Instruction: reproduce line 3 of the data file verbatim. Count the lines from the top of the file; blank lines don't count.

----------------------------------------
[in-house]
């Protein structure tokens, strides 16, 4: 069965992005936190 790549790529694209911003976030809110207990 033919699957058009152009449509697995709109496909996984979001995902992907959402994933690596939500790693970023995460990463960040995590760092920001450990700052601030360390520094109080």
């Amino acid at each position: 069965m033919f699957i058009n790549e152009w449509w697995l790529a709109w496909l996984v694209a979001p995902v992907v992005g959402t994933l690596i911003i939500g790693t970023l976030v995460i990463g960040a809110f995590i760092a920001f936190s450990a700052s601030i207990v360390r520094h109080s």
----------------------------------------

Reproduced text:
């Amino acid at each position: 069965m033919f699957i058009n790549e152009w449509w697995l790529a709109w496909l996984v694209a979001p995902v992907v992005g959402t994933l690596i911003i939500g790693t970023l976030v995460i990463g960040a809110f995590i760092a920001f936190s450990a700052s601030i207990v360390r520094h109080s």